Rotten – Netflix Season 2 Review

 

 

Season 1

Season 2

Episode Guide

The Avocado War
Reign of Terroir
Troubled Water
A Sweet Deal
Bitter Chocolate
High on Edibles

 

Returning for a second season, Netflix’s culturally relevant and eye-opening documentary series Rotten showcases 6 more episodes designed to expose shady business practices and some of the shocking corruption surrounding a lot of our food products today. With many of the same techniques as the first season, Rotten delivers more of the same here, with a good balance of face to face interviews, informative graphics and plenty of facts and figures to digest.

From bottled water scandals and awful modern-slavery techniques adopted for creating chocolate, Rotten does well to keep each episode engaging and shocking, ending with an episode dedicated specifically to the new line of marijuana-filled “edibles” that look set to take the American market by storm. Much like before, Rotten does tend to lean closer toward the American consumer and marketplace, but there’s enough educational content and thought provoking discussions here to keep things balanced. Even the marijuana episode, which is likely to be the most controversial here, has a good balance between those warning against this product and those wholly for its legalization.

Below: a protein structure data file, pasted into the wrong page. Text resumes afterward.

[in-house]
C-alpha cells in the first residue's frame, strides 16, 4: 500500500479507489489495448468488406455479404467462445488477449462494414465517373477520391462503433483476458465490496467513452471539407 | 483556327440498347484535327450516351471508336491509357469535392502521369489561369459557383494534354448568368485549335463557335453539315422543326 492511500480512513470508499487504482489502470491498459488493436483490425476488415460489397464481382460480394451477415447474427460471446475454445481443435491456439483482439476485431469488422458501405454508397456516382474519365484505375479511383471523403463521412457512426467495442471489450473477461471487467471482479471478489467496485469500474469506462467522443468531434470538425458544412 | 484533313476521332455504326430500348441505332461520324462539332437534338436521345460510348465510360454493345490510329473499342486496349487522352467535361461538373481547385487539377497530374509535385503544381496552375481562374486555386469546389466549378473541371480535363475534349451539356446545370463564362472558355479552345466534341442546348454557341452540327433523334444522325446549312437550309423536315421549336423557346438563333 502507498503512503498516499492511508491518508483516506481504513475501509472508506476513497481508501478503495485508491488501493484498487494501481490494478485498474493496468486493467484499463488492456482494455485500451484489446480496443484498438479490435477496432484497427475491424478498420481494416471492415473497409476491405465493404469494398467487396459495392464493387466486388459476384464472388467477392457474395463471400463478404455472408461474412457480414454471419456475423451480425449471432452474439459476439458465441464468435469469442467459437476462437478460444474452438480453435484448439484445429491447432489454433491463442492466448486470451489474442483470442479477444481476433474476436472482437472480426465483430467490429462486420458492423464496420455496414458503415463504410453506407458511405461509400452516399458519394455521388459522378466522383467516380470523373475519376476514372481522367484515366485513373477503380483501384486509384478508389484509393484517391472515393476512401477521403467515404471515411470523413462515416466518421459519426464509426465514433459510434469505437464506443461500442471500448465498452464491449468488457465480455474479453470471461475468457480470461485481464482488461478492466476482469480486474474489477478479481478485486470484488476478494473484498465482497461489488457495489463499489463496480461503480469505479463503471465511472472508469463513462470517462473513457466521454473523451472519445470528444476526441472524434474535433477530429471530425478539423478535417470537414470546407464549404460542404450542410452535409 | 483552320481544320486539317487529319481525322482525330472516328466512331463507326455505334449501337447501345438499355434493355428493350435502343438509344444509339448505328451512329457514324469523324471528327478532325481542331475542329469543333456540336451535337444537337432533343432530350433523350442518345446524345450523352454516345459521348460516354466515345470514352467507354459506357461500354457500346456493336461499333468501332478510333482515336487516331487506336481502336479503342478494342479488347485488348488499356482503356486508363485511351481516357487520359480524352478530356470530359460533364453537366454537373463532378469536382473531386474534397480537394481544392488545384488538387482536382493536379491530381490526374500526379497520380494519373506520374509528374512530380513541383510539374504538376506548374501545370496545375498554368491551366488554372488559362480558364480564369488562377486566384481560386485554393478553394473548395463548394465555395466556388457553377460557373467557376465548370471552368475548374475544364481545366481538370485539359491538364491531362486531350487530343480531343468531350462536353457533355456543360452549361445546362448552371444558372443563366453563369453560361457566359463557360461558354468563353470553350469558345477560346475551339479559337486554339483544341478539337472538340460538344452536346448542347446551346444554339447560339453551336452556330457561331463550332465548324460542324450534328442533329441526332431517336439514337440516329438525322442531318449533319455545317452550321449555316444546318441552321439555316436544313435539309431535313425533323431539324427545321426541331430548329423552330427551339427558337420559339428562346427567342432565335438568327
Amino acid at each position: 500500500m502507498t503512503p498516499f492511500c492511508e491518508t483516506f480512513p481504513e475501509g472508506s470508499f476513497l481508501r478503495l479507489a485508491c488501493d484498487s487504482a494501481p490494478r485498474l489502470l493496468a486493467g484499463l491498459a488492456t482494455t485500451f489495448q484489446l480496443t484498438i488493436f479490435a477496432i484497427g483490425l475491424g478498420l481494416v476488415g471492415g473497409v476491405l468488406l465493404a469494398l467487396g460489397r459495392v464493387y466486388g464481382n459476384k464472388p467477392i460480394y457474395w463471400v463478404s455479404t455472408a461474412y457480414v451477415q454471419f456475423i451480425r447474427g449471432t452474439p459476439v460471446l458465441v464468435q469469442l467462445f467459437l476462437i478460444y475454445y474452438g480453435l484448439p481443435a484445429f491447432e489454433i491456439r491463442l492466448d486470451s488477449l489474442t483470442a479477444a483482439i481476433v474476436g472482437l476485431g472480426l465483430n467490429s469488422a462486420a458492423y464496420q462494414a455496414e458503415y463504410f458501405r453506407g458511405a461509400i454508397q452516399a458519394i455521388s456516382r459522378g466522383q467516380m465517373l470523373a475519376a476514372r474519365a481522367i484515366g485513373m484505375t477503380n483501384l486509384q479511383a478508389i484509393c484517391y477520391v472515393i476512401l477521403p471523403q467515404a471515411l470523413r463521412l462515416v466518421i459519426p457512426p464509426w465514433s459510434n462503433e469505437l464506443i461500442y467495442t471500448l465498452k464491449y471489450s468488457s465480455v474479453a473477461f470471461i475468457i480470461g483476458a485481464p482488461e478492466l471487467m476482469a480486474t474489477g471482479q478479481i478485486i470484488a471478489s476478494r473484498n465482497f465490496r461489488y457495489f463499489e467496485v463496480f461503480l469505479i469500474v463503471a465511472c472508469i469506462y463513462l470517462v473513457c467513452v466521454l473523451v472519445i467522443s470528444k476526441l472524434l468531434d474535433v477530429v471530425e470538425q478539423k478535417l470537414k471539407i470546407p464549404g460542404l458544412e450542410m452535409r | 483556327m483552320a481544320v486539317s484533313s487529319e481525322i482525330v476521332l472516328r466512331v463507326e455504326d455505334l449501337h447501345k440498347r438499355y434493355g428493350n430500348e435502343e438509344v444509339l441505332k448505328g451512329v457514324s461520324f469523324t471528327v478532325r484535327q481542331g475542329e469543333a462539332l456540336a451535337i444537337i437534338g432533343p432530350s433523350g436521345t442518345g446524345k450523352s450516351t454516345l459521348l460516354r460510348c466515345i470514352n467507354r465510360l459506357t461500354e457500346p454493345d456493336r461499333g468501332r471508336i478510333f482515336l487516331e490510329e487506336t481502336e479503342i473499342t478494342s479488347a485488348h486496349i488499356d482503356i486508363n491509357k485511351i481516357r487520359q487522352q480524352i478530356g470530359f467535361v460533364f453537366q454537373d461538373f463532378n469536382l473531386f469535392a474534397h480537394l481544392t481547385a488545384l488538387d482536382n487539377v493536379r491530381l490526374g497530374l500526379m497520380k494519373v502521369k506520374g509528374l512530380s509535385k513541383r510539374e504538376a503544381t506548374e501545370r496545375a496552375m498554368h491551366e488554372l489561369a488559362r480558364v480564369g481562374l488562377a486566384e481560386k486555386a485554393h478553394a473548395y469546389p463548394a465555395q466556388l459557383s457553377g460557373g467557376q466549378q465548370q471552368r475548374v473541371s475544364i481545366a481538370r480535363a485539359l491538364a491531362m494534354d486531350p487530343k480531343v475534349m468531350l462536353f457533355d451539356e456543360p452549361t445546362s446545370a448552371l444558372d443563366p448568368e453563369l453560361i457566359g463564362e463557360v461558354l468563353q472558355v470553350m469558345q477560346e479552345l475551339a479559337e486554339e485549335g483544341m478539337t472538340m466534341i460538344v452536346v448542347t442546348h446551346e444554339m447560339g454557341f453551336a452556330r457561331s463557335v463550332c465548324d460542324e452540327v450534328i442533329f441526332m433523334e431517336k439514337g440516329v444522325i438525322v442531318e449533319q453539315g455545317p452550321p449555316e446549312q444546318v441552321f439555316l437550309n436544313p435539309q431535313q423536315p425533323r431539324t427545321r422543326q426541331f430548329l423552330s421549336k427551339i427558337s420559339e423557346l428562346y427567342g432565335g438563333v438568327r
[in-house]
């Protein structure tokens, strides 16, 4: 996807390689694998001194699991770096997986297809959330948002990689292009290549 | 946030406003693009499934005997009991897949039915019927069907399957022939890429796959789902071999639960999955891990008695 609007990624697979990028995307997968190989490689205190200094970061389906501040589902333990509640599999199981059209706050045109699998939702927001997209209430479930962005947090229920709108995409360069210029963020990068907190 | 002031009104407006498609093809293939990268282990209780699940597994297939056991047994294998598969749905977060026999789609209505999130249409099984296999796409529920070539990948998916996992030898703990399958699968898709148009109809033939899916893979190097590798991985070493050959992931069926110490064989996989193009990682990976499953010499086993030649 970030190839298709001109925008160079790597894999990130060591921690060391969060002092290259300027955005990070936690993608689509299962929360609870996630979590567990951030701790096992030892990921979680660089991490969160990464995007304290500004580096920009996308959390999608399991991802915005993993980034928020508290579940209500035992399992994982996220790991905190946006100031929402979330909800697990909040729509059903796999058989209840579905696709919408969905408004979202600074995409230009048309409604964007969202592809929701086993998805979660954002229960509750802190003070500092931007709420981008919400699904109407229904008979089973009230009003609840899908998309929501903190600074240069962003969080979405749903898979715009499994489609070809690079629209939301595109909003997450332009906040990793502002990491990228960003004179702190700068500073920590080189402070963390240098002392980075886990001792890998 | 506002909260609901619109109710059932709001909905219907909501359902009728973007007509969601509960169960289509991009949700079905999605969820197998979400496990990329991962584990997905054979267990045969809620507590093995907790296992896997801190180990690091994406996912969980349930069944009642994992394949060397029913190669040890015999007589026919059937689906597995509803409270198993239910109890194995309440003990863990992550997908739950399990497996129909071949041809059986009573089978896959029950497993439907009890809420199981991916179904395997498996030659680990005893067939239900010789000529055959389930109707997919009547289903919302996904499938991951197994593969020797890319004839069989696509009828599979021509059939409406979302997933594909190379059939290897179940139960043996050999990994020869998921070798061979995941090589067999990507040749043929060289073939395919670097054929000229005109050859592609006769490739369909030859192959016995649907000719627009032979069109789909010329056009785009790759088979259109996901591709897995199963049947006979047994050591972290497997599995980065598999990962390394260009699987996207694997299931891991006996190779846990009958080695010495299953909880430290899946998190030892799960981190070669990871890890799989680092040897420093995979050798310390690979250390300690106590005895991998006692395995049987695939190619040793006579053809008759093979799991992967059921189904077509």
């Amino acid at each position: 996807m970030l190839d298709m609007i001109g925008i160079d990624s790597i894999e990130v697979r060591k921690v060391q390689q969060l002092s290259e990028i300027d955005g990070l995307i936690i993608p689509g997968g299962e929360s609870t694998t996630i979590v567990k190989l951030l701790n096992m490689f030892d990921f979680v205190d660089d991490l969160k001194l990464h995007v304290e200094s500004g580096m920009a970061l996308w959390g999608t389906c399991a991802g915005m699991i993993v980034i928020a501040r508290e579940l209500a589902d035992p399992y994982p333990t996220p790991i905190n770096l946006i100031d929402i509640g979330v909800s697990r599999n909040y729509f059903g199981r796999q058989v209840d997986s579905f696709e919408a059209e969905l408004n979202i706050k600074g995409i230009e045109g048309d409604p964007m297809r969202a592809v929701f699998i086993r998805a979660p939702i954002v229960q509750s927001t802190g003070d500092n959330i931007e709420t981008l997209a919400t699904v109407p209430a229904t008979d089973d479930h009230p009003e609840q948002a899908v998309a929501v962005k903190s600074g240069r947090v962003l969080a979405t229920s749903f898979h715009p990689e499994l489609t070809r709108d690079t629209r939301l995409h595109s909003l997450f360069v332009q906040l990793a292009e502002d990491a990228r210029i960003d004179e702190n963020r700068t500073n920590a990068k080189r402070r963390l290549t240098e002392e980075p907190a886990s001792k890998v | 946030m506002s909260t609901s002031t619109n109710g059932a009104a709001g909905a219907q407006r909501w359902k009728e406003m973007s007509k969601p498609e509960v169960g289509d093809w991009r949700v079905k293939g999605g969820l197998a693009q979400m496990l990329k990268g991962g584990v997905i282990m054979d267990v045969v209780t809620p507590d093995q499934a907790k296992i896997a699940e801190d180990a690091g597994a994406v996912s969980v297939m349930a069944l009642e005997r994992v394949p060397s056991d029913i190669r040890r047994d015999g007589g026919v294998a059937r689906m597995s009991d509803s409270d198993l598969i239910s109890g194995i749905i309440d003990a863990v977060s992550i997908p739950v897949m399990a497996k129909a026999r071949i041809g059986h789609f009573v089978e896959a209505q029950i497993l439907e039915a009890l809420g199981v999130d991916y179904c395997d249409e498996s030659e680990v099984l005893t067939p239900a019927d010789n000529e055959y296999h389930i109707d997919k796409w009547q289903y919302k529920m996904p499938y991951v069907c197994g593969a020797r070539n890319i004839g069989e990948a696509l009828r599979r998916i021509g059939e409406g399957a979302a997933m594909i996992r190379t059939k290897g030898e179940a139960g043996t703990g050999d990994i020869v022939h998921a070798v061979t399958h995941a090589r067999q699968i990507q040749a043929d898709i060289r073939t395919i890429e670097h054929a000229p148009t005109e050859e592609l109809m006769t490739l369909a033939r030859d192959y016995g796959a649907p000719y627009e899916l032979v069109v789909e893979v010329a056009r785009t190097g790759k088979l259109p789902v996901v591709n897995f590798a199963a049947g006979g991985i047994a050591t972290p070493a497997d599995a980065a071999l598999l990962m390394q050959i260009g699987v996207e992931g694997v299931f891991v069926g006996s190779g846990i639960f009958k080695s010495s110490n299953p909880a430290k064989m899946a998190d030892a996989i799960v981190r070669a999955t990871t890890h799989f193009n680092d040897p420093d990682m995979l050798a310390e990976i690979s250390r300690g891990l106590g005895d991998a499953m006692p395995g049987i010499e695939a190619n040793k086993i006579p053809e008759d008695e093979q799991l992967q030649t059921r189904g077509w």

At the heart of it, Rotten is really about exposing the rotten core of terrible business practices and a lot of the episodes follow the same rigid pattern as before. After introducing the product and its general production history, we then go on to see the current challenges and problems farmers and workers face today in the wake of growing demand. All of this will be familiar territory for those who watched the first season and Rotten does well to keep things interesting here, building on the good work done last year with its various episodes exploring trades like garlic, cod and milk whilst exposing the challenges these face. Season 2 is no exception here.

Much like before, the series breaks up its various talking head segments with informative graphics, complete with diagrams, graphs and facts to help reinforce the points being made in this documentary. All of this works well to keep things visually engaging while shots of the different countries visited and interviews with the locals there helps to add another layer of depth to the show.

If you saw the first season, strap in for more of the same. Rotten has its winning formula and stubbornly sticks by it, much to the credit of the show. With six more trades explored and exposed, Rotten does well here to shine a spotlight on the rotten business practices and potential problems these industries face now, and in the future. While the marijuana episode at the end is probably the odd one out and will almost certainly garner the most polarizing reaction from people, the documentary series itself continues to deliver the goods. With slightly longer episodes this time around and plenty of content to digest, Rotten is one of the better documentaries on Netflix and well worth returning to again.

 


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